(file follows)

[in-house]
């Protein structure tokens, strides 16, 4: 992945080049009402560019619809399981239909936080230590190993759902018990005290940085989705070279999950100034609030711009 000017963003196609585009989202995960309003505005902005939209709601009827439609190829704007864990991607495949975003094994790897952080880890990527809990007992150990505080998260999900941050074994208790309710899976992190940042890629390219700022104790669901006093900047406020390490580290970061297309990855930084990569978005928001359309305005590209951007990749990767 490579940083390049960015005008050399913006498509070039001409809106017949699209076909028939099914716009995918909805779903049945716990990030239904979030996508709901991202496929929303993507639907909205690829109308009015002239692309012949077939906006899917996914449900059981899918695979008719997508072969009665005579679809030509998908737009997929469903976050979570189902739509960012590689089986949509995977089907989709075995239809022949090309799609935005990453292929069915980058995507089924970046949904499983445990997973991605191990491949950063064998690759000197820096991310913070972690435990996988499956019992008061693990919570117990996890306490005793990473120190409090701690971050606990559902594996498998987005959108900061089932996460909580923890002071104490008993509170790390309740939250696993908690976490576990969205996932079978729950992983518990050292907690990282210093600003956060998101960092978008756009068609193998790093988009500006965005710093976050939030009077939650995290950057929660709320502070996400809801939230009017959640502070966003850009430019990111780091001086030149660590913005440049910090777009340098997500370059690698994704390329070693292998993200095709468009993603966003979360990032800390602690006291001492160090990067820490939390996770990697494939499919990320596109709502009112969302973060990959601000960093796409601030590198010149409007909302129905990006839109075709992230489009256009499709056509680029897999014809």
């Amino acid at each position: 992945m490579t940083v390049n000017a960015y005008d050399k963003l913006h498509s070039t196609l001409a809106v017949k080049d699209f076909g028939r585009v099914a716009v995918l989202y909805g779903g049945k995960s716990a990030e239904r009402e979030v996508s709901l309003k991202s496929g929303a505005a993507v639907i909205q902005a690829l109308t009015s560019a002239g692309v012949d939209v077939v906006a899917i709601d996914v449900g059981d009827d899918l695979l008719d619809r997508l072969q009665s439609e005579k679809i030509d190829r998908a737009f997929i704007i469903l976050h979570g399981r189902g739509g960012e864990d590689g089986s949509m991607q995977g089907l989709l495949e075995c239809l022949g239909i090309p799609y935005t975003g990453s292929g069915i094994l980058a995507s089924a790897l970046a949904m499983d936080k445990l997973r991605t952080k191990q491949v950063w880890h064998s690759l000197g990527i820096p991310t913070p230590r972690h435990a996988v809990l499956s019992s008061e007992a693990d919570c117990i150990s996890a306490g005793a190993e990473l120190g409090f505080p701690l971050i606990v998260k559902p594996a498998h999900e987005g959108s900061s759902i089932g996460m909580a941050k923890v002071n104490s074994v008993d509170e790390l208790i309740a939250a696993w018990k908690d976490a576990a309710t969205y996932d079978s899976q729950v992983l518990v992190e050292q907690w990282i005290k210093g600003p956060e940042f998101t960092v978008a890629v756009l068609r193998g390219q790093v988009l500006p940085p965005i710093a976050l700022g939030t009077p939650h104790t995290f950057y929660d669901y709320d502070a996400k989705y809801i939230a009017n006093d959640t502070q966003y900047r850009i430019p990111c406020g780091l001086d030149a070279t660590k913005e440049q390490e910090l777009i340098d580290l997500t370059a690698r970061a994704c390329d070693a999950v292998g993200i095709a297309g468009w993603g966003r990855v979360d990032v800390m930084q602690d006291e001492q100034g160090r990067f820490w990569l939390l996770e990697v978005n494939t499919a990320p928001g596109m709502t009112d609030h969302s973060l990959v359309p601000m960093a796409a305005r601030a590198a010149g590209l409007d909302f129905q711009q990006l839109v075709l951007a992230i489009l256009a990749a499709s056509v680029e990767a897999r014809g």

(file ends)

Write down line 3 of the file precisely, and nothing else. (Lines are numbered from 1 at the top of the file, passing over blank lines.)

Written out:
């Amino acid at each position: 992945m490579t940083v390049n000017a960015y005008d050399k963003l913006h498509s070039t196609l001409a809106v017949k080049d699209f076909g028939r585009v099914a716009v995918l989202y909805g779903g049945k995960s716990a990030e239904r009402e979030v996508s709901l309003k991202s496929g929303a505005a993507v639907i909205q902005a690829l109308t009015s560019a002239g692309v012949d939209v077939v906006a899917i709601d996914v449900g059981d009827d899918l695979l008719d619809r997508l072969q009665s439609e005579k679809i030509d190829r998908a737009f997929i704007i469903l976050h979570g399981r189902g739509g960012e864990d590689g089986s949509m991607q995977g089907l989709l495949e075995c239809l022949g239909i090309p799609y935005t975003g990453s292929g069915i094994l980058a995507s089924a790897l970046a949904m499983d936080k445990l997973r991605t952080k191990q491949v950063w880890h064998s690759l000197g990527i820096p991310t913070p230590r972690h435990a996988v809990l499956s019992s008061e007992a693990d919570c117990i150990s996890a306490g005793a190993e990473l120190g409090f505080p701690l971050i606990v998260k559902p594996a498998h999900e987005g959108s900061s759902i089932g996460m909580a941050k923890v002071n104490s074994v008993d509170e790390l208790i309740a939250a696993w018990k908690d976490a576990a309710t969205y996932d079978s899976q729950v992983l518990v992190e050292q907690w990282i005290k210093g600003p956060e940042f998101t960092v978008a890629v756009l068609r193998g390219q790093v988009l500006p940085p965005i710093a976050l700022g939030t009077p939650h104790t995290f950057y929660d669901y709320d502070a996400k989705y809801i939230a009017n006093d959640t502070q966003y900047r850009i430019p990111c406020g780091l001086d030149a070279t660590k913005e440049q390490e910090l777009i340098d580290l997500t370059a690698r970061a994704c390329d070693a999950v292998g993200i095709a297309g468009w993603g966003r990855v979360d990032v800390m930084q602690d006291e001492q100034g160090r990067f820490w990569l939390l996770e990697v978005n494939t499919a990320p928001g596109m709502t009112d609030h969302s973060l990959v359309p601000m960093a796409a305005r601030a590198a010149g590209l409007d909302f129905q711009q990006l839109v075709l951007a992230i489009l256009a990749a499709s056509v680029e990767a897999r014809g």